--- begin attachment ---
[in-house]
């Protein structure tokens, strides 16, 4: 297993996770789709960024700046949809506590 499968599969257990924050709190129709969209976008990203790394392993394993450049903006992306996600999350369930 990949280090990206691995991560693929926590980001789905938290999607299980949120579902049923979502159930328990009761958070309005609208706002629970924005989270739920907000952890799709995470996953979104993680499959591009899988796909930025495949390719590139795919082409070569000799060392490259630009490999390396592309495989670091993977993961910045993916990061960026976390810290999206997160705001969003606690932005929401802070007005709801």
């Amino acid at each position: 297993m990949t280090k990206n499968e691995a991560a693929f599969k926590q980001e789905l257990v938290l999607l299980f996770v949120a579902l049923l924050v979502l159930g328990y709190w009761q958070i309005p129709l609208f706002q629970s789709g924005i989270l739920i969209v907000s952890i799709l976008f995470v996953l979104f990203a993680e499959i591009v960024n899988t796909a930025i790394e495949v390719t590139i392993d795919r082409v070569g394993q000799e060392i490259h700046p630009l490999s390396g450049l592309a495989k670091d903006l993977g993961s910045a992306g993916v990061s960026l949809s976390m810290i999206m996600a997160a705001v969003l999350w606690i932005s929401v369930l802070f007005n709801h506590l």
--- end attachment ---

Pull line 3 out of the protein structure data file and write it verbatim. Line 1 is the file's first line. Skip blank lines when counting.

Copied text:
């Amino acid at each position: 297993m990949t280090k990206n499968e691995a991560a693929f599969k926590q980001e789905l257990v938290l999607l299980f996770v949120a579902l049923l924050v979502l159930g328990y709190w009761q958070i309005p129709l609208f706002q629970s789709g924005i989270l739920i969209v907000s952890i799709l976008f995470v996953l979104f990203a993680e499959i591009v960024n899988t796909a930025i790394e495949v390719t590139i392993d795919r082409v070569g394993q000799e060392i490259h700046p630009l490999s390396g450049l592309a495989k670091d903006l993977g993961s910045a992306g993916v990061s960026l949809s976390m810290i999206m996600a997160a705001v969003l999350w606690i932005s929401v369930l802070f007005n709801h506590l």